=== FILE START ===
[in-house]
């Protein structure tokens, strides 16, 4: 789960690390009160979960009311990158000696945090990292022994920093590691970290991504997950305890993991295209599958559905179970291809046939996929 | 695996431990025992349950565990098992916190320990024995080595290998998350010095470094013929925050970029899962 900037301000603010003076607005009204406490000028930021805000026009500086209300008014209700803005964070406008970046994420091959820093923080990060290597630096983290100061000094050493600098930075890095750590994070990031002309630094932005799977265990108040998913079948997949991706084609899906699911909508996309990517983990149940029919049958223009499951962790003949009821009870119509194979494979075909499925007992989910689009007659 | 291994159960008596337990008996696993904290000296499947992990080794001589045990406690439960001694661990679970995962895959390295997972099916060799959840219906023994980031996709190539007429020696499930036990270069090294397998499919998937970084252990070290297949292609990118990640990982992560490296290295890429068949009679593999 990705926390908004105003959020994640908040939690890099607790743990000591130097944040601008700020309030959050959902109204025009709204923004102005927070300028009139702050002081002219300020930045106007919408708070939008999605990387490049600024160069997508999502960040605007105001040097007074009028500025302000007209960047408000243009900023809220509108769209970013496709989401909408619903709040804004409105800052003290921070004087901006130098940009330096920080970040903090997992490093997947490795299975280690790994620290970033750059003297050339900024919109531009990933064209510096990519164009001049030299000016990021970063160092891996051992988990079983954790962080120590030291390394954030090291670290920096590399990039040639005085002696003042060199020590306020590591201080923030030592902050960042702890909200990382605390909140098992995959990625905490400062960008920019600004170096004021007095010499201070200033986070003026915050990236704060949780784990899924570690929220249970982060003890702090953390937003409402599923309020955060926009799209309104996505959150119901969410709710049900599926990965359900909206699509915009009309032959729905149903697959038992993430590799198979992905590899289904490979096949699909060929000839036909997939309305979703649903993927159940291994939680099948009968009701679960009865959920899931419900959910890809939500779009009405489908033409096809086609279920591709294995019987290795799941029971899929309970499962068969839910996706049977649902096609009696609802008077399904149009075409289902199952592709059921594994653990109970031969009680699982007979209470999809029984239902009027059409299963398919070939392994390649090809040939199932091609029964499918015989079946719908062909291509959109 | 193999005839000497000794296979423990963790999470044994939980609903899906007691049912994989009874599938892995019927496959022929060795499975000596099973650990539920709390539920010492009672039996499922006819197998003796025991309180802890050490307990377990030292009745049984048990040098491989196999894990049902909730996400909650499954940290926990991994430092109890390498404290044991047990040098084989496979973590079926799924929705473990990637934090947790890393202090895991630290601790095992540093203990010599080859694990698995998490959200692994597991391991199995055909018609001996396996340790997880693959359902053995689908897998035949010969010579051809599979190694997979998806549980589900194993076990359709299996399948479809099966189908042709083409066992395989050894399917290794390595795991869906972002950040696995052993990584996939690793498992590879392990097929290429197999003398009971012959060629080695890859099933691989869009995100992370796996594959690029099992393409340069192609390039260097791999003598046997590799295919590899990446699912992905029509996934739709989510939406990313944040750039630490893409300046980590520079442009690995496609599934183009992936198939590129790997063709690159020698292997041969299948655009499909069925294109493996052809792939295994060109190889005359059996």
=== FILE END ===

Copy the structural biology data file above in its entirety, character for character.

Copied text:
[in-house]
């Protein structure tokens, strides 16, 4: 789960690390009160979960009311990158000696945090990292022994920093590691970290991504997950305890993991295209599958559905179970291809046939996929 | 695996431990025992349950565990098992916190320990024995080595290998998350010095470094013929925050970029899962 900037301000603010003076607005009204406490000028930021805000026009500086209300008014209700803005964070406008970046994420091959820093923080990060290597630096983290100061000094050493600098930075890095750590994070990031002309630094932005799977265990108040998913079948997949991706084609899906699911909508996309990517983990149940029919049958223009499951962790003949009821009870119509194979494979075909499925007992989910689009007659 | 291994159960008596337990008996696993904290000296499947992990080794001589045990406690439960001694661990679970995962895959390295997972099916060799959840219906023994980031996709190539007429020696499930036990270069090294397998499919998937970084252990070290297949292609990118990640990982992560490296290295890429068949009679593999 990705926390908004105003959020994640908040939690890099607790743990000591130097944040601008700020309030959050959902109204025009709204923004102005927070300028009139702050002081002219300020930045106007919408708070939008999605990387490049600024160069997508999502960040605007105001040097007074009028500025302000007209960047408000243009900023809220509108769209970013496709989401909408619903709040804004409105800052003290921070004087901006130098940009330096920080970040903090997992490093997947490795299975280690790994620290970033750059003297050339900024919109531009990933064209510096990519164009001049030299000016990021970063160092891996051992988990079983954790962080120590030291390394954030090291670290920096590399990039040639005085002696003042060199020590306020590591201080923030030592902050960042702890909200990382605390909140098992995959990625905490400062960008920019600004170096004021007095010499201070200033986070003026915050990236704060949780784990899924570690929220249970982060003890702090953390937003409402599923309020955060926009799209309104996505959150119901969410709710049900599926990965359900909206699509915009009309032959729905149903697959038992993430590799198979992905590899289904490979096949699909060929000839036909997939309305979703649903993927159940291994939680099948009968009701679960009865959920899931419900959910890809939500779009009405489908033409096809086609279920591709294995019987290795799941029971899929309970499962068969839910996706049977649902096609009696609802008077399904149009075409289902199952592709059921594994653990109970031969009680699982007979209470999809029984239902009027059409299963398919070939392994390649090809040939199932091609029964499918015989079946719908062909291509959109 | 193999005839000497000794296979423990963790999470044994939980609903899906007691049912994989009874599938892995019927496959022929060795499975000596099973650990539920709390539920010492009672039996499922006819197998003796025991309180802890050490307990377990030292009745049984048990040098491989196999894990049902909730996400909650499954940290926990991994430092109890390498404290044991047990040098084989496979973590079926799924929705473990990637934090947790890393202090895991630290601790095992540093203990010599080859694990698995998490959200692994597991391991199995055909018609001996396996340790997880693959359902053995689908897998035949010969010579051809599979190694997979998806549980589900194993076990359709299996399948479809099966189908042709083409066992395989050894399917290794390595795991869906972002950040696995052993990584996939690793498992590879392990097929290429197999003398009971012959060629080695890859099933691989869009995100992370796996594959690029099992393409340069192609390039260097791999003598046997590799295919590899990446699912992905029509996934739709989510939406990313944040750039630490893409300046980590520079442009690995496609599934183009992936198939590129790997063709690159020698292997041969299948655009499909069925294109493996052809792939295994060109190889005359059996």